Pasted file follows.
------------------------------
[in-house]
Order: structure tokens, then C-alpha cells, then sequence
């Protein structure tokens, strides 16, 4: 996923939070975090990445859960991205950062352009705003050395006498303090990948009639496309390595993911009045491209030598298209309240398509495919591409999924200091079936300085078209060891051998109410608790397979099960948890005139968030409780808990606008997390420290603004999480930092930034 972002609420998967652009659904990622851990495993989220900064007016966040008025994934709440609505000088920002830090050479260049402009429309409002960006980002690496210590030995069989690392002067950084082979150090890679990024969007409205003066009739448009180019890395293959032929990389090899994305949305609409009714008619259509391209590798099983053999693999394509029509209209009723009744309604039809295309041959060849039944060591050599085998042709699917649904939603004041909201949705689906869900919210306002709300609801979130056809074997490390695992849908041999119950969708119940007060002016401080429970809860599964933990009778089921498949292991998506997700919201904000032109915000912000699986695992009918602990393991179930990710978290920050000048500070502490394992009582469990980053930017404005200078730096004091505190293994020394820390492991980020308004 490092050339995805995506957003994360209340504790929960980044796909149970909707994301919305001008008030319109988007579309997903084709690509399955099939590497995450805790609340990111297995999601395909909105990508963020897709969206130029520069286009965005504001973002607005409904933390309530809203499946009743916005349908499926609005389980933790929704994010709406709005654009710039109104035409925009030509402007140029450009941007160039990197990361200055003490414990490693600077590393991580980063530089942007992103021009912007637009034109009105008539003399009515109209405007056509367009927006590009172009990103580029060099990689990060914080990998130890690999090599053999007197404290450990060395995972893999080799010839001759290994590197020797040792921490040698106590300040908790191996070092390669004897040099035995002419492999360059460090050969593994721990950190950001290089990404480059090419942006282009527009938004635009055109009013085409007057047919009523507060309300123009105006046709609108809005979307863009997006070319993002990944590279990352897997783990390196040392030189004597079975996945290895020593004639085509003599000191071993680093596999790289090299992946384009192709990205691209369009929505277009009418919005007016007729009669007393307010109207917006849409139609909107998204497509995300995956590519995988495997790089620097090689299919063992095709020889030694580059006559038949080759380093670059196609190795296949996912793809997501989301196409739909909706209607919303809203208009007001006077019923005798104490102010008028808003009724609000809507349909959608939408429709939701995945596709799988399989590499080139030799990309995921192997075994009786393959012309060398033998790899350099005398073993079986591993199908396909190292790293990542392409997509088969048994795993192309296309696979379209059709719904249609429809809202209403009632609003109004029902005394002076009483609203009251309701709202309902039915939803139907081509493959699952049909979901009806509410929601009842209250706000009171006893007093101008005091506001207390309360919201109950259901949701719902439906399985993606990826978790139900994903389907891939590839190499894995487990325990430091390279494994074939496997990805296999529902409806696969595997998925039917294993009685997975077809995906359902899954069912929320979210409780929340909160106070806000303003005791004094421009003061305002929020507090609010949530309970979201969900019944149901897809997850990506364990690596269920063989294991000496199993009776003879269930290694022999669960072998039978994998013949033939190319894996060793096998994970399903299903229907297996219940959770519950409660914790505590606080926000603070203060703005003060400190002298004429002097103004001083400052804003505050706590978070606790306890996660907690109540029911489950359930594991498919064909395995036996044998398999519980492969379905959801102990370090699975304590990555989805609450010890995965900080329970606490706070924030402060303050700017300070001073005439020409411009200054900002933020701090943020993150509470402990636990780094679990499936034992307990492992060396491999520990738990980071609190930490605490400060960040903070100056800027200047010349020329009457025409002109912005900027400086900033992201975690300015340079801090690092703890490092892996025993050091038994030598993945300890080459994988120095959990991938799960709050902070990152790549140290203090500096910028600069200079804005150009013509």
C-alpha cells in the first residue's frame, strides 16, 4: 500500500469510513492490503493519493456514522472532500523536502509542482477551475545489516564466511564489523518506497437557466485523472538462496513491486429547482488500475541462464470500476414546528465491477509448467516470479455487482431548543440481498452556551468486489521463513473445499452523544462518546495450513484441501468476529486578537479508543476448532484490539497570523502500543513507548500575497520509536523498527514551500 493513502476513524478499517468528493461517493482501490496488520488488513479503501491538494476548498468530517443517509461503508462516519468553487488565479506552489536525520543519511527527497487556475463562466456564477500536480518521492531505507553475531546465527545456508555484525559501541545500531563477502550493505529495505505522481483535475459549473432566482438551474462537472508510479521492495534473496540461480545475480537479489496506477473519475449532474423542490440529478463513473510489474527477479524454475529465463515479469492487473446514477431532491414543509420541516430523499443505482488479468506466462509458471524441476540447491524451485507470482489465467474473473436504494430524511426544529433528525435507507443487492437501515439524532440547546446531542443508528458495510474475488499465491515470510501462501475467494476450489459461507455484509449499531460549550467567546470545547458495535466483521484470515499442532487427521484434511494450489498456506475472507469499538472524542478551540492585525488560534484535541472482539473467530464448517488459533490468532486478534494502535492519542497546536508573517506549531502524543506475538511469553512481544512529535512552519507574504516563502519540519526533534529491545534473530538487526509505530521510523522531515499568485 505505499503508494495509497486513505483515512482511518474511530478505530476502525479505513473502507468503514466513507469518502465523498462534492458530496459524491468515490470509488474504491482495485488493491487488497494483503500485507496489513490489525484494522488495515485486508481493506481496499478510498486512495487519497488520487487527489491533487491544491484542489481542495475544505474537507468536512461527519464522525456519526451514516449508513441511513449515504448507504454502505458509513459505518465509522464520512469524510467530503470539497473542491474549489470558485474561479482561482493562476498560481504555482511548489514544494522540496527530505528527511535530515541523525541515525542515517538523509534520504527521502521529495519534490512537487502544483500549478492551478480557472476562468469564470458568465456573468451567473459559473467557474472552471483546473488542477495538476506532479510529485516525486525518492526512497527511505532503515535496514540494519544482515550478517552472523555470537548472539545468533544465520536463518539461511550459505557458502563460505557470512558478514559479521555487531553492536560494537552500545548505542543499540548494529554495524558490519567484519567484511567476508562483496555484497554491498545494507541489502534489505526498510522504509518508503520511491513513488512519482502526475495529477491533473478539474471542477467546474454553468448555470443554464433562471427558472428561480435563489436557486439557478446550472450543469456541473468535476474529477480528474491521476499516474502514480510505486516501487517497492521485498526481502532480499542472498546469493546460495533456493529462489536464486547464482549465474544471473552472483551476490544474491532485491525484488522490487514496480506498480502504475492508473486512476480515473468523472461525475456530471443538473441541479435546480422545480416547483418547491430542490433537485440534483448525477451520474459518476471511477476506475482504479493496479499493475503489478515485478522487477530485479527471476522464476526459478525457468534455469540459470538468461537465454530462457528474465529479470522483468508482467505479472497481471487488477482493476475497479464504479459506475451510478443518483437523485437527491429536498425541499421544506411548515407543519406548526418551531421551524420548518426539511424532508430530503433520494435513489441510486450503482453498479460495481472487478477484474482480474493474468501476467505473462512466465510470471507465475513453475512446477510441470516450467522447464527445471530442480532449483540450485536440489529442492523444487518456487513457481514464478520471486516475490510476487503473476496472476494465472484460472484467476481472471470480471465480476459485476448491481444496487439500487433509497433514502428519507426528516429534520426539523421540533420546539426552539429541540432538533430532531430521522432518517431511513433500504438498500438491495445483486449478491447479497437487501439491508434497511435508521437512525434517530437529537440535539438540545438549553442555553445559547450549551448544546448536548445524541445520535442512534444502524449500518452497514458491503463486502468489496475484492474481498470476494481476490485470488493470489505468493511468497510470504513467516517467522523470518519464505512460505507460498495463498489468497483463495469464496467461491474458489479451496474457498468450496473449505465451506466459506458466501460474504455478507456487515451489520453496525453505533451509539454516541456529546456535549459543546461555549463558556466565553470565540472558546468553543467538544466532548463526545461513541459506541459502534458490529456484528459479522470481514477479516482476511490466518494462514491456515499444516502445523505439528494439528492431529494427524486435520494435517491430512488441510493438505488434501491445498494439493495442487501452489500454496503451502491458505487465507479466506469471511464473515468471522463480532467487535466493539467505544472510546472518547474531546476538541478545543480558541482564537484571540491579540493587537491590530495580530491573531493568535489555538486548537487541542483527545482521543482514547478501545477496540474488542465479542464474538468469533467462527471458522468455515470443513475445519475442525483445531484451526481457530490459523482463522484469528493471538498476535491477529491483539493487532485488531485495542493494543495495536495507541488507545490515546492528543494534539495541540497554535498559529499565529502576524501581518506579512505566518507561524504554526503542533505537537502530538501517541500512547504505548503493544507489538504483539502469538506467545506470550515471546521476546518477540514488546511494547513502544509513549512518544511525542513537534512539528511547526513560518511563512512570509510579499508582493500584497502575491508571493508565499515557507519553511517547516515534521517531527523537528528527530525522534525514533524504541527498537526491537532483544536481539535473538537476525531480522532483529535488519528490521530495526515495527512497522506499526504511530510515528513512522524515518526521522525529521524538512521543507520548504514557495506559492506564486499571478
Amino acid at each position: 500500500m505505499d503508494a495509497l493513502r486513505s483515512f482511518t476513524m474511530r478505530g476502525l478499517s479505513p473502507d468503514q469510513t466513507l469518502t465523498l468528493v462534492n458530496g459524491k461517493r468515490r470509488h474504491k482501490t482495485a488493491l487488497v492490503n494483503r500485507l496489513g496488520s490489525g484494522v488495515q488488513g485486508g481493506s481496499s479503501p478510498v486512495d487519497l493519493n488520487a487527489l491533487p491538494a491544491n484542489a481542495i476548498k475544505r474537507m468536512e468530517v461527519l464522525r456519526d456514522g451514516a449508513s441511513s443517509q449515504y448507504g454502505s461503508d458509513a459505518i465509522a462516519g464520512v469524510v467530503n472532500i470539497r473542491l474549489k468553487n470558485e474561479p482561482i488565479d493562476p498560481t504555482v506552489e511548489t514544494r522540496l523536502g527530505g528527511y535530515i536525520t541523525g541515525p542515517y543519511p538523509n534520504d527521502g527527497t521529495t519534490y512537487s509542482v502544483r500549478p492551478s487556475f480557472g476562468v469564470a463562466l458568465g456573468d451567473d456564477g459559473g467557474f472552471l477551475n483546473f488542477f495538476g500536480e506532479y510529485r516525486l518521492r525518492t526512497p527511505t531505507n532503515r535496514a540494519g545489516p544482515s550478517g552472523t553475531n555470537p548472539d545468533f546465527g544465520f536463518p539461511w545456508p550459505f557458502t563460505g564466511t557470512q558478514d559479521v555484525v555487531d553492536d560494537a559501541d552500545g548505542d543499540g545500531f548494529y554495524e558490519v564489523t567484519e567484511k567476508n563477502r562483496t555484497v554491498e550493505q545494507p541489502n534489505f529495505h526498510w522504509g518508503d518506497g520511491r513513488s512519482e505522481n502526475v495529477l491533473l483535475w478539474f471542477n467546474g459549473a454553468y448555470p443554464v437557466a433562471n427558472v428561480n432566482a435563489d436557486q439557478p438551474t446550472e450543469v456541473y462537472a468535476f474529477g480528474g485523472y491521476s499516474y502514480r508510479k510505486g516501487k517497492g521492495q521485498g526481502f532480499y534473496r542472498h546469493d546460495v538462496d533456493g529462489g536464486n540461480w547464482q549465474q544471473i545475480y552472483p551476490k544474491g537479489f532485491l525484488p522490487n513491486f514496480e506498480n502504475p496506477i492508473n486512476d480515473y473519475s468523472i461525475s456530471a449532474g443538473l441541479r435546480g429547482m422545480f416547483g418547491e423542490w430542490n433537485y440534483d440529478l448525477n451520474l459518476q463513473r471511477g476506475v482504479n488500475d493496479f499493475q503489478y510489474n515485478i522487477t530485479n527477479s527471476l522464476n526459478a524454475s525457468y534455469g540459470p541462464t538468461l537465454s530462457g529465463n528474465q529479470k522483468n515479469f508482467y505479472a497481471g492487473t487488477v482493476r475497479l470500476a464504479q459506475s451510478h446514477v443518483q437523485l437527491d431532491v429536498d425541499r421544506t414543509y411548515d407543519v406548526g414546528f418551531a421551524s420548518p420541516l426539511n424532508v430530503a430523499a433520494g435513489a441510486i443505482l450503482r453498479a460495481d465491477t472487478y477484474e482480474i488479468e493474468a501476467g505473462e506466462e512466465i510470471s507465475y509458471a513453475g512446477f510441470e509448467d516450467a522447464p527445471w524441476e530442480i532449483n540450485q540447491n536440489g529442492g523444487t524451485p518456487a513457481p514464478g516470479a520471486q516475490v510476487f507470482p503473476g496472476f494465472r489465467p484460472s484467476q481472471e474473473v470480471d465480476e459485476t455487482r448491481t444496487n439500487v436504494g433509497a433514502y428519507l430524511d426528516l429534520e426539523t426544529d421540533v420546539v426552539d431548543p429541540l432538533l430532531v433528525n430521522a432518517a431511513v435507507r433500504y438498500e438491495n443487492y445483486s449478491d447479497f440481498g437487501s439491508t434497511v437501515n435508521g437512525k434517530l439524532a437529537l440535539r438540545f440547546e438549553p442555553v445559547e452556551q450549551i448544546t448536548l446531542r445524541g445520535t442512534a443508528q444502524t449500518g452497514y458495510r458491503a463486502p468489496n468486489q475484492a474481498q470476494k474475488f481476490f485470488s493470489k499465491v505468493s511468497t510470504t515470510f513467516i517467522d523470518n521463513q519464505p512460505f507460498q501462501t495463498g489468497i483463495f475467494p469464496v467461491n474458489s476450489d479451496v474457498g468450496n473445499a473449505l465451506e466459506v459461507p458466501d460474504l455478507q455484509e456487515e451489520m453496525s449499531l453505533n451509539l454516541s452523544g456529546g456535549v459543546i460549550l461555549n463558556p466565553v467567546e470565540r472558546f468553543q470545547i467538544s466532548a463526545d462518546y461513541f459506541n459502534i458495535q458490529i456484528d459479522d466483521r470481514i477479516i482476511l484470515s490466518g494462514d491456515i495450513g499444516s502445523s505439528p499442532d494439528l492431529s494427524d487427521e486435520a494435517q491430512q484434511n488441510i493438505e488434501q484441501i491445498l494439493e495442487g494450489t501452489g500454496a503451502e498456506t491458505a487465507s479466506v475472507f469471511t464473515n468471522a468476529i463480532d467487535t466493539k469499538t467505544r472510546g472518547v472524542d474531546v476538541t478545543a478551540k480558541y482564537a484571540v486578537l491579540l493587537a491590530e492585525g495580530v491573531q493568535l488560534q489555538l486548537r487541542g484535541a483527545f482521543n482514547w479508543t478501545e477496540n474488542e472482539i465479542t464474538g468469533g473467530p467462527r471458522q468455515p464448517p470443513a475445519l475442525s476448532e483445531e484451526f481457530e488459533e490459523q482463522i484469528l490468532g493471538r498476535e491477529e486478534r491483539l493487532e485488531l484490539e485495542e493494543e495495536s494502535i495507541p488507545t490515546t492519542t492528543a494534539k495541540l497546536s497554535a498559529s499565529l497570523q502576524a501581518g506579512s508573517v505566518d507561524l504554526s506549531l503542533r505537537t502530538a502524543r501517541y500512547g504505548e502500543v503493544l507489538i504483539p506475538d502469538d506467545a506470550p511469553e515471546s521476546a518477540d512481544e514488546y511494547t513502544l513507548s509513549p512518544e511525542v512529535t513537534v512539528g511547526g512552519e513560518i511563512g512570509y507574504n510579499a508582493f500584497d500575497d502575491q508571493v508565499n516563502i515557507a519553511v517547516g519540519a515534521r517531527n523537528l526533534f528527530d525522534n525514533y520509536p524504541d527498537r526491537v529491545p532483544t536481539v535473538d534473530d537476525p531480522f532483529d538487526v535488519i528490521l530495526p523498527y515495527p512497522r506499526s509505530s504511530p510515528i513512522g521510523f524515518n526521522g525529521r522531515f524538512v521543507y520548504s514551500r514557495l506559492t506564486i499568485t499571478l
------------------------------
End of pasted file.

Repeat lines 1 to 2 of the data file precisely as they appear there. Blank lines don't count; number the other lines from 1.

[in-house]
Order: structure tokens, then C-alpha cells, then sequence